According to Citizen Lab, who informed most whose phones were hacked into, their research shows that once Pegasus is installed, it begins contacting the operator’s command and control (C&C) servers to send back the target’s private data, including passwords, contact lists, calendar events, text messages, and live voice calls from popular mobile messaging apps. The operator can even turn on the phone’s camera and microphone to capture activity in the phone’s vicinity, and use the GPS function to track a target’s location and movements. WhatsApp has confirmed that the Pegasus software exploited a vulnerability in its voice calling software. The vulnerability, WhatsApp has said, has since been fixed.

NSO, meanwhile, had denied the allegations and said that the sole purpose of NSO is to provide technology to licensed government intelligence and law enforcement agencies to help them fight terrorism and serious crime and NSO Group maintains the Pegasus software is only sold to government agencies around the world.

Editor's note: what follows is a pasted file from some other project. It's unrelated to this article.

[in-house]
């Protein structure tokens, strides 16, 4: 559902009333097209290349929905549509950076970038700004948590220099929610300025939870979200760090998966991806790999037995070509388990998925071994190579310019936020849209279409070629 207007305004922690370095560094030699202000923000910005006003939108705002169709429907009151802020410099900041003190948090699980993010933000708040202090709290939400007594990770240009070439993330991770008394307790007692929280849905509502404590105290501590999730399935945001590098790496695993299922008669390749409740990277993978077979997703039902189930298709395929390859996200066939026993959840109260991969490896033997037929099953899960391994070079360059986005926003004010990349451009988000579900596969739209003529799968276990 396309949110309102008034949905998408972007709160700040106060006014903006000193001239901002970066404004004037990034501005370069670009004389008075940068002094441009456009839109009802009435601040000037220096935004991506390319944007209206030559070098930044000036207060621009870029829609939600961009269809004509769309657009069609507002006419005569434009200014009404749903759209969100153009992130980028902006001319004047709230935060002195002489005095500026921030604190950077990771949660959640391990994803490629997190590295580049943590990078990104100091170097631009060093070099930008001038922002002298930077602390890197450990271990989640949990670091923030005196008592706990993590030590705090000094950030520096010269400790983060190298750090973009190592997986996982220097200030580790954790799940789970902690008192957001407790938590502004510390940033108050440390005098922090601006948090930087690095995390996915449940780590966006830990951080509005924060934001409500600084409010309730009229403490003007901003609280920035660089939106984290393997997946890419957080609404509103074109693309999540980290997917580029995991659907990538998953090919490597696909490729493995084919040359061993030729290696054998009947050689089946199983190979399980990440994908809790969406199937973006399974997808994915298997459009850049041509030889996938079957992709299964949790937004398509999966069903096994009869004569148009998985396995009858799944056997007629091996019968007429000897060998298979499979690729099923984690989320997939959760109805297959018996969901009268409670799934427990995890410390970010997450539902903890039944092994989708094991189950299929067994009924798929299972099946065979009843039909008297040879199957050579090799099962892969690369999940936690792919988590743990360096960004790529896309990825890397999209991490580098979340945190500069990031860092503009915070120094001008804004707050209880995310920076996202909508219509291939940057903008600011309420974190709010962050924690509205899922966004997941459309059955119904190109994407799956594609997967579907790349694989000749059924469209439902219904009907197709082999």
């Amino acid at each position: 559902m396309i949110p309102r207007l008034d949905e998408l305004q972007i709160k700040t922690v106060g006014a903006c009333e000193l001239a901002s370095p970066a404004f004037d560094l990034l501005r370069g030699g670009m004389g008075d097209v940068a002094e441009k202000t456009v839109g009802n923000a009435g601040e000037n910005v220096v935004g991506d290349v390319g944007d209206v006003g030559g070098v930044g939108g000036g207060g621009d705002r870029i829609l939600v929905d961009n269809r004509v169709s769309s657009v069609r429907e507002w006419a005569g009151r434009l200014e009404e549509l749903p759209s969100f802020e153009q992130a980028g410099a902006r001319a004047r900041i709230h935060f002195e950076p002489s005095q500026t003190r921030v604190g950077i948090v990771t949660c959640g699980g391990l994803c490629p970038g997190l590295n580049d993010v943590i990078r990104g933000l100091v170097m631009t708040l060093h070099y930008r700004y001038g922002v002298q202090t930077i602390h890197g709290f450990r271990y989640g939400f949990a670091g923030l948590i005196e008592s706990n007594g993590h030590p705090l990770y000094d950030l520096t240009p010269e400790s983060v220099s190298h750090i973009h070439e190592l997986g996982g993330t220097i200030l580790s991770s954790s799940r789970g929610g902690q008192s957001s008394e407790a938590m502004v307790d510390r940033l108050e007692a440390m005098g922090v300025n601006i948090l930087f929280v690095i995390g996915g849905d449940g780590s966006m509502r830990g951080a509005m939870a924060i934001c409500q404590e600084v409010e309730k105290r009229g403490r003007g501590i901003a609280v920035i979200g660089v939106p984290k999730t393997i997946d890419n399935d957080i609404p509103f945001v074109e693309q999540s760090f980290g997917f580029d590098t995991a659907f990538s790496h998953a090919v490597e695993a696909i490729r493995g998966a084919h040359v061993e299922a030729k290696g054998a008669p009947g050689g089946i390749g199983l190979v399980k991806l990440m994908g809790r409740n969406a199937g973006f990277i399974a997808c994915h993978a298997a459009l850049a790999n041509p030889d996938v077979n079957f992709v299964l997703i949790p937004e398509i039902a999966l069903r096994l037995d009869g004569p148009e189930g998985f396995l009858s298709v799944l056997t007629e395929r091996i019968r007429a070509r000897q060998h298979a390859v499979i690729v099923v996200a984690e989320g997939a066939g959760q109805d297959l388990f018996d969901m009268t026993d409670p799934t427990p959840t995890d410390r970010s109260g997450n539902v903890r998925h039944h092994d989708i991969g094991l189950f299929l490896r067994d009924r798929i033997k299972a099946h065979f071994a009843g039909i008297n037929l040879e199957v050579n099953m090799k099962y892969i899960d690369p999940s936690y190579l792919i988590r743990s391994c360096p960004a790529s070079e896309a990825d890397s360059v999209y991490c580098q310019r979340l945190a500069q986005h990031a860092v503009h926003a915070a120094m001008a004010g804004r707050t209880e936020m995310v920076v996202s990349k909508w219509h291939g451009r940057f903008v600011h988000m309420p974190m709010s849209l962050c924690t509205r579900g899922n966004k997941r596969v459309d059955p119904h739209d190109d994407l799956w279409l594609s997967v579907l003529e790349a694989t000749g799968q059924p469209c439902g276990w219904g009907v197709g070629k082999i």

Right to Privacy Breached:

Lawyers who helped make the case in favour of recognition of the right to privacy as a constitutionally protected right in the Supreme Court in 2017 expressed dissatisfaction with the Modi government’s two official statements issued thus far, spoke about their concerns relating to the incident and sought concrete action from the government to address the problem of unlawful snooping. These Supreme Court lawyers, like Apar Gupta and Prasanna S, felt what’s “very striking” as well as “very disturbing” about the way activists, journalists and lawyers were spied upon is that, “it is no ordinary surveillance technology which has been procured but a software to hack into devices, which is not an existing legal power” that the agencies possess under current Indian law. They also mention that the government has not categorically denied the purchase of Pegasus from NSO.

Measures Needed Ahead: